[erlang-questions] Message send guarantees

Fred Hebert <>
Thu Jan 26 14:09:41 CET 2017


On 01/25, Dmitry Kakurin wrote:
>
>The reason I'm asking is because I need a guarantee of proper message ordering in the following scenario when all processes involved are local to a node:
>1. A --msg1--> C (process A sends msg1 to process C)
>2. A --msg2--> B
>3. B --msg2--> C (process B simply proxies msg2 from A to C)
>
>I need a guarantee that msg2 will always appear in C's queue after msg1.
>
> [...]
>
>Unfortunately I have a limitation. In my case A talks to C thru proxy B 
>and would like to short-circuit the communication by getting rid of B 
>and start talking to C directly. Process A needs to do that while 
>messages thru B could be in flight. The limitation is that C is not 
>aware of this proxy business, and cannot be changed (it's a regular 
>GenServer that is not written by me).
>With lack of cooperation from C I cannot think of a communication protocol to accomplish what I want.
>
>Is there a way for processes A and B to observe C's queue in any way and derive some information about it to help me with my problem?
>

As others have mentioned, this is not really possible. You *could* 
observe the queue, but it is not practical.

The interesting thing with Erlang there is that a lot of these design 
decisions work the same whether the processes are local or remote. The 
problem you see here of message ordering is very similar to the one you 
get of packet ordering when delivering data over a network.

Generally, the way to solve the problem is to label every message you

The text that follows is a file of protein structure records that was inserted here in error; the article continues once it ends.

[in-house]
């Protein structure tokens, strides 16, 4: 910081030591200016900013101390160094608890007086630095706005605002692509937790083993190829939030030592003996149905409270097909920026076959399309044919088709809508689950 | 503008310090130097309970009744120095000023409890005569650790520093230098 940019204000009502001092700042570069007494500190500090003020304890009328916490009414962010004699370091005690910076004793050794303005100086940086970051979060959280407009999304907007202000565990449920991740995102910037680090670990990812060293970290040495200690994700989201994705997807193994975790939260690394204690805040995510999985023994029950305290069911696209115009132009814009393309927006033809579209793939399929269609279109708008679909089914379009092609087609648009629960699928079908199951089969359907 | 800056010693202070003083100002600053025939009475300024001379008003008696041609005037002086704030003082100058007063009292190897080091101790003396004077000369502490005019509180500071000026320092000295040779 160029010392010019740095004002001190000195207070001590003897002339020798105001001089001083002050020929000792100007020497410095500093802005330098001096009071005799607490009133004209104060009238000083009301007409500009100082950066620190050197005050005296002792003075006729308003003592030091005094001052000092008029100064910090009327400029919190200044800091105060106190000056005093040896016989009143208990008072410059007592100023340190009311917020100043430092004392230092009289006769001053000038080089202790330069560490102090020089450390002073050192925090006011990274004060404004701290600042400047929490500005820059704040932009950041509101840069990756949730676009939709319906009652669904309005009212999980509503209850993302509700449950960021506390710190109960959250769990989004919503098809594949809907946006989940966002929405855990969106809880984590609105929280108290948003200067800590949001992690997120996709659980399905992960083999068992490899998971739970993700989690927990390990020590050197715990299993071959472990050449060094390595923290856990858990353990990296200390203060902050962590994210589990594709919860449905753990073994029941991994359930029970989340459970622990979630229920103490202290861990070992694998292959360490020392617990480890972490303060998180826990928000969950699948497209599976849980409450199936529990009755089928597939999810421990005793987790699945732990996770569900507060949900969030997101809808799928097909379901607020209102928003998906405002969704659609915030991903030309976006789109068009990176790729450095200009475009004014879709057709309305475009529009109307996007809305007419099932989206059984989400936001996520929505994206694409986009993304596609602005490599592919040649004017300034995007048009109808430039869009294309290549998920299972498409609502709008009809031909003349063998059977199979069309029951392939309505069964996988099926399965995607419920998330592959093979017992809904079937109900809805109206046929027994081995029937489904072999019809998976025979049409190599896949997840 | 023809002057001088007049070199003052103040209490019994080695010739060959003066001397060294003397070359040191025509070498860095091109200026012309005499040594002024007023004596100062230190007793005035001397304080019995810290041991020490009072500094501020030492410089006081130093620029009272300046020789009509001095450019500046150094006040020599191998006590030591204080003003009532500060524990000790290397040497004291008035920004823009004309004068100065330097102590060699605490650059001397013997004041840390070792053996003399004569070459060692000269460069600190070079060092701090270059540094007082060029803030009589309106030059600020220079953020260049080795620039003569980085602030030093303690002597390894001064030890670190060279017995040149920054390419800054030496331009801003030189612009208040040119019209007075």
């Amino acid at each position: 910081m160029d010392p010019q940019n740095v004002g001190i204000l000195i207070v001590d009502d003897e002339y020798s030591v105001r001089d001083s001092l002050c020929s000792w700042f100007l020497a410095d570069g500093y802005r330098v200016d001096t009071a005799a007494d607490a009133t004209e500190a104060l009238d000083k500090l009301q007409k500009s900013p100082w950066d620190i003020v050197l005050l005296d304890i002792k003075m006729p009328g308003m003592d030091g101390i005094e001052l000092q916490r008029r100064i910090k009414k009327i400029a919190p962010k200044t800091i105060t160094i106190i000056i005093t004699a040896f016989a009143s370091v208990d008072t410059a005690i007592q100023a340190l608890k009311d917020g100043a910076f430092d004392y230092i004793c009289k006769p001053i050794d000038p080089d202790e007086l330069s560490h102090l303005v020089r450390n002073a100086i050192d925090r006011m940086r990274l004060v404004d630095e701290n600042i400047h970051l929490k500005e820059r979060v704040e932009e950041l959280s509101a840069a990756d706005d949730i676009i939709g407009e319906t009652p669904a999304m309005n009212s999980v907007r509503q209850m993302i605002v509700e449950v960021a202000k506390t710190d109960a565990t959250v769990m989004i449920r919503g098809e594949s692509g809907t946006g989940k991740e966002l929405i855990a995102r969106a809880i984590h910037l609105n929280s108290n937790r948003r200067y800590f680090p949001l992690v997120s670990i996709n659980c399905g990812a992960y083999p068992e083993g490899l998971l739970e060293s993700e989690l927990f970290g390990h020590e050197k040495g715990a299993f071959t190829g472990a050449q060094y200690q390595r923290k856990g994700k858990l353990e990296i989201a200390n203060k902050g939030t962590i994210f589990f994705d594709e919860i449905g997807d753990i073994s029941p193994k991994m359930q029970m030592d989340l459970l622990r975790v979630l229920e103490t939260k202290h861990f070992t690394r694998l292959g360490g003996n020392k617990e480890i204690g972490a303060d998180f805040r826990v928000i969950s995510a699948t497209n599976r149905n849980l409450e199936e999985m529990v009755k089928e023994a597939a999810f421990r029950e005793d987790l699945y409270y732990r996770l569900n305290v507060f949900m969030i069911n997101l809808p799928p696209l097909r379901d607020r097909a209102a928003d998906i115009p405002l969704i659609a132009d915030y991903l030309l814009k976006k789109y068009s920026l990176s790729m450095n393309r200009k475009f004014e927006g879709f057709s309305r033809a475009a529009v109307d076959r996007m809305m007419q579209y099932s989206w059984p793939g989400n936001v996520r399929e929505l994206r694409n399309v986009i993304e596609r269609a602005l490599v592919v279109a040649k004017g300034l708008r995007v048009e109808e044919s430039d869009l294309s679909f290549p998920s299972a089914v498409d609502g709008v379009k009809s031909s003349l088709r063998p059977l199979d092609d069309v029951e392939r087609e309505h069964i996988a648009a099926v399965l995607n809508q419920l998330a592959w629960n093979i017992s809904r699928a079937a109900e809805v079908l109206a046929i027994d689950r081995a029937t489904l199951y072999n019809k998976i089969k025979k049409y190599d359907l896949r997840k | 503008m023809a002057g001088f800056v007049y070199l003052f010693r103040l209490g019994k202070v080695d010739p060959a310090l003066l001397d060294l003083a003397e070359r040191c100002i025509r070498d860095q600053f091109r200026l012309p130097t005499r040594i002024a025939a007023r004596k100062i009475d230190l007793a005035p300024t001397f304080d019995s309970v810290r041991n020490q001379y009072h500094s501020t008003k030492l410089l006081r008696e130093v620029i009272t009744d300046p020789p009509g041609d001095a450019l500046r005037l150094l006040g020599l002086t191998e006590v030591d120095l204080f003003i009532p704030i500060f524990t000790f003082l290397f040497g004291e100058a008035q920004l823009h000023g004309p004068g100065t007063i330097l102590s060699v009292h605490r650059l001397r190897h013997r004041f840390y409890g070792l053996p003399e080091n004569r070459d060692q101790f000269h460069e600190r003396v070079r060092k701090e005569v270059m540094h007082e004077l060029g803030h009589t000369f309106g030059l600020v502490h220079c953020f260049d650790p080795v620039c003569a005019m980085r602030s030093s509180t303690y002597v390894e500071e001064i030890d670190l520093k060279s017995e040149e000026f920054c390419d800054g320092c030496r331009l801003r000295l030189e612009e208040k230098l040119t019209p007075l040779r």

send with a sequence number that increments. On every message received, 
the final receiver can then look at the sequence numbers and see if any 
message is missing. It can then block, ask for a retransmission, or 
disregard duplicated messages.

Because Erlang's guarantees for message passing only involve any given 
pair of processes (A -> B, or A -> C) but not more, we get a case where 
the following race conditions are very possible:

  A            B           C
  | --- 1 ---> |           |
  | --- 2 ---------------> |
  |            | --- 1 --> |

The stop at B means that through scheduling, the message can be delayed 
for unkown periods of time and the delays can mess up the ordering.

The only surefire way of getting the messages to C in order is to either
a) send them directly from a single sender every time, or b) to let C 
know if the messages are not in order so it can do the reordering 
itself.

Anything else will be very hacky (implementing locks in userland and 
synchronizing everything) and would usually be more of a code smell than 
anything.

Note: The usage of sequential number is a more specific implementation 
of causal ordering, where a logical 'stamp' is used to denote a 
'happens-before' relationship between events. Vector clocks, version 
vectors, and interval tree clocks are other data structures that let you 
get more general ordering guarantees, but that much power isn't 
necessarily required here.


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